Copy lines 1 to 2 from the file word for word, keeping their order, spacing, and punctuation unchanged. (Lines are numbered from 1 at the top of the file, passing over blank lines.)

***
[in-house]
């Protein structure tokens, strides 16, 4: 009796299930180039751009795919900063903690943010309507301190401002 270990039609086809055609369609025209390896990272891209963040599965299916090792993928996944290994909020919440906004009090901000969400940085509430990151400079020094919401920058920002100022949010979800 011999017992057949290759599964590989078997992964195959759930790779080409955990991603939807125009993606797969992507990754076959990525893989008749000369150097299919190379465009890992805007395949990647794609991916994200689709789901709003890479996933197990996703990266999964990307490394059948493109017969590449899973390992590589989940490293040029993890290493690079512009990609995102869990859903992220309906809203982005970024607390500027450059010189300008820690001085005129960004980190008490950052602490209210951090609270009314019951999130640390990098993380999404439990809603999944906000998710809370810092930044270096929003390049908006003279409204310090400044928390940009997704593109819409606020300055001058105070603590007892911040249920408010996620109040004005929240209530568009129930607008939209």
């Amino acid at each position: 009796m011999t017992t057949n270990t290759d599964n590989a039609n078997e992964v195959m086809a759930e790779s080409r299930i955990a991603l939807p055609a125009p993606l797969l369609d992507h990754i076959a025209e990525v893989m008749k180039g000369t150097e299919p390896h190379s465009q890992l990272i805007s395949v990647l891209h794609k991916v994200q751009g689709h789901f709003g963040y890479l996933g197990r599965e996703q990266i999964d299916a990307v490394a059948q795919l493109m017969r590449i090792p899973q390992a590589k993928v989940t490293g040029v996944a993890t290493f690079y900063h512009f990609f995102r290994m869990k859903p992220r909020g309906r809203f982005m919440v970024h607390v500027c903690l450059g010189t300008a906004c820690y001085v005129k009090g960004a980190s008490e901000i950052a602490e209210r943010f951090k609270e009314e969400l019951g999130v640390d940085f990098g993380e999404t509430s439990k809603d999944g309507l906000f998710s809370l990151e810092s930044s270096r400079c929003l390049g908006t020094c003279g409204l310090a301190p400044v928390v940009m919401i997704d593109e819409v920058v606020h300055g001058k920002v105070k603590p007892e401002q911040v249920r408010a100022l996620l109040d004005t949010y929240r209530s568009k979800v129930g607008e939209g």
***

[in-house]
């Protein structure tokens, strides 16, 4: 009796299930180039751009795919900063903690943010309507301190401002 270990039609086809055609369609025209390896990272891209963040599965299916090792993928996944290994909020919440906004009090901000969400940085509430990151400079020094919401920058920002100022949010979800 011999017992057949290759599964590989078997992964195959759930790779080409955990991603939807125009993606797969992507990754076959990525893989008749000369150097299919190379465009890992805007395949990647794609991916994200689709789901709003890479996933197990996703990266999964990307490394059948493109017969590449899973390992590589989940490293040029993890290493690079512009990609995102869990859903992220309906809203982005970024607390500027450059010189300008820690001085005129960004980190008490950052602490209210951090609270009314019951999130640390990098993380999404439990809603999944906000998710809370810092930044270096929003390049908006003279409204310090400044928390940009997704593109819409606020300055001058105070603590007892911040249920408010996620109040004005929240209530568009129930607008939209």